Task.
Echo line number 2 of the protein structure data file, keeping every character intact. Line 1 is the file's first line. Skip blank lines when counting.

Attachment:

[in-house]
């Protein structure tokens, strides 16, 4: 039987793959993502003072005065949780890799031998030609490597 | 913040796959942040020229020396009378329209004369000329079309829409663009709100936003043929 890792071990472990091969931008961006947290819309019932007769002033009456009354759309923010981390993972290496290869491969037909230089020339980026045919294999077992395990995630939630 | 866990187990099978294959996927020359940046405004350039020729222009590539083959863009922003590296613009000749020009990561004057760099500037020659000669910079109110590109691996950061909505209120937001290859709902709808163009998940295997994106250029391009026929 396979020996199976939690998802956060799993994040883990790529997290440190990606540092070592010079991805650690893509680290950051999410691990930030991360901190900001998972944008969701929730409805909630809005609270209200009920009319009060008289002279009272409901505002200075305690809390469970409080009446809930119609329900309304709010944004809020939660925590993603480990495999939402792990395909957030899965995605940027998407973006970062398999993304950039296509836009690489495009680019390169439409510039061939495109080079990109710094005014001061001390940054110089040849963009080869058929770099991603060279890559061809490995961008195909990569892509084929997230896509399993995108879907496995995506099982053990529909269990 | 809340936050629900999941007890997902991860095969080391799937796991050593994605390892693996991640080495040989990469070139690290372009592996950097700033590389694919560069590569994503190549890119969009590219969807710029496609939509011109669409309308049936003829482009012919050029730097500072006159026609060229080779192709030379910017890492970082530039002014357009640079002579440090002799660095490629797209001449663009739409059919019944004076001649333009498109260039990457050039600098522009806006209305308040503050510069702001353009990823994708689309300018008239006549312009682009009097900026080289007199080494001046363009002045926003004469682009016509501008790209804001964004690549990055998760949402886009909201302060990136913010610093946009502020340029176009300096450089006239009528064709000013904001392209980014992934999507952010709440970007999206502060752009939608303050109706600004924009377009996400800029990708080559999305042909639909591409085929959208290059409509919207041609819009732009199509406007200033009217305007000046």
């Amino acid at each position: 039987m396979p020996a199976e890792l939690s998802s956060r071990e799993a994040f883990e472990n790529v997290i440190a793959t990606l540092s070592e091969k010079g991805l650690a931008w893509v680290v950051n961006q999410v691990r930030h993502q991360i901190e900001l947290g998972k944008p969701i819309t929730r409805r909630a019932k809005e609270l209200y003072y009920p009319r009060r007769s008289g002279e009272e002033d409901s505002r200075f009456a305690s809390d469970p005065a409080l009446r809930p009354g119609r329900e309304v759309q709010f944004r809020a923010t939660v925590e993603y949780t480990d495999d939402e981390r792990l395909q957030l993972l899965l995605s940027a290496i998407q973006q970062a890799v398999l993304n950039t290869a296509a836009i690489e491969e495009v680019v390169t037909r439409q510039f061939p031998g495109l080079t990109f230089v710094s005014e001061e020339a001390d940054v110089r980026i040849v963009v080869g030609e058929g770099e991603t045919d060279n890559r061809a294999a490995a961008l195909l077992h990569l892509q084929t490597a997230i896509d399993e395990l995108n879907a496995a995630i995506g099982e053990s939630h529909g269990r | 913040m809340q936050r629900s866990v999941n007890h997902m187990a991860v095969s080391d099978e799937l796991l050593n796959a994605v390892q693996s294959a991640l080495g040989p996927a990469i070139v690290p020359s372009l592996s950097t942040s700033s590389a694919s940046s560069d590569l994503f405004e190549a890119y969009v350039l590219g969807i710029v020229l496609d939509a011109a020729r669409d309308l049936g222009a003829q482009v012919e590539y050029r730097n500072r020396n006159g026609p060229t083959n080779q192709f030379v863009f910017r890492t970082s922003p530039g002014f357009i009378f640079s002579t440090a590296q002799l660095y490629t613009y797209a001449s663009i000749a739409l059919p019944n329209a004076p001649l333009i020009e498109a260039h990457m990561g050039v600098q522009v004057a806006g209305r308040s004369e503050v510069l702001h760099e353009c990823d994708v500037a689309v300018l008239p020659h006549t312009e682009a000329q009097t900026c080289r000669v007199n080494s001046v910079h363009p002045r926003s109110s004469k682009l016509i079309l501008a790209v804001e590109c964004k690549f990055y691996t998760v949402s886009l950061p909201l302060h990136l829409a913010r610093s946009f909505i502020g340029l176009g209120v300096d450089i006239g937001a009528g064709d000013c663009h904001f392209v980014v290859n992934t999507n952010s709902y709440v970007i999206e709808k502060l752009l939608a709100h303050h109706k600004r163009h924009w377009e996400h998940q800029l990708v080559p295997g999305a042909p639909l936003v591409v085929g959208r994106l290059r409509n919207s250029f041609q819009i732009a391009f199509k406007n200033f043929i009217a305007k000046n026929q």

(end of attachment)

């Protein structure tokens, strides 16, 4: 039987793959993502003072005065949780890799031998030609490597 | 913040796959942040020229020396009378329209004369000329079309829409663009709100936003043929 890792071990472990091969931008961006947290819309019932007769002033009456009354759309923010981390993972290496290869491969037909230089020339980026045919294999077992395990995630939630 | 866990187990099978294959996927020359940046405004350039020729222009590539083959863009922003590296613009000749020009990561004057760099500037020659000669910079109110590109691996950061909505209120937001290859709902709808163009998940295997994106250029391009026929 396979020996199976939690998802956060799993994040883990790529997290440190990606540092070592010079991805650690893509680290950051999410691990930030991360901190900001998972944008969701929730409805909630809005609270209200009920009319009060008289002279009272409901505002200075305690809390469970409080009446809930119609329900309304709010944004809020939660925590993603480990495999939402792990395909957030899965995605940027998407973006970062398999993304950039296509836009690489495009680019390169439409510039061939495109080079990109710094005014001061001390940054110089040849963009080869058929770099991603060279890559061809490995961008195909990569892509084929997230896509399993995108879907496995995506099982053990529909269990 | 809340936050629900999941007890997902991860095969080391799937796991050593994605390892693996991640080495040989990469070139690290372009592996950097700033590389694919560069590569994503190549890119969009590219969807710029496609939509011109669409309308049936003829482009012919050029730097500072006159026609060229080779192709030379910017890492970082530039002014357009640079002579440090002799660095490629797209001449663009739409059919019944004076001649333009498109260039990457050039600098522009806006209305308040503050510069702001353009990823994708689309300018008239006549312009682009009097900026080289007199080494001046363009002045926003004469682009016509501008790209804001964004690549990055998760949402886009909201302060990136913010610093946009502020340029176009300096450089006239009528064709000013904001392209980014992934999507952010709440970007999206502060752009939608303050109706600004924009377009996400800029990708080559999305042909639909591409085929959208290059409509919207041609819009732009199509406007200033009217305007000046």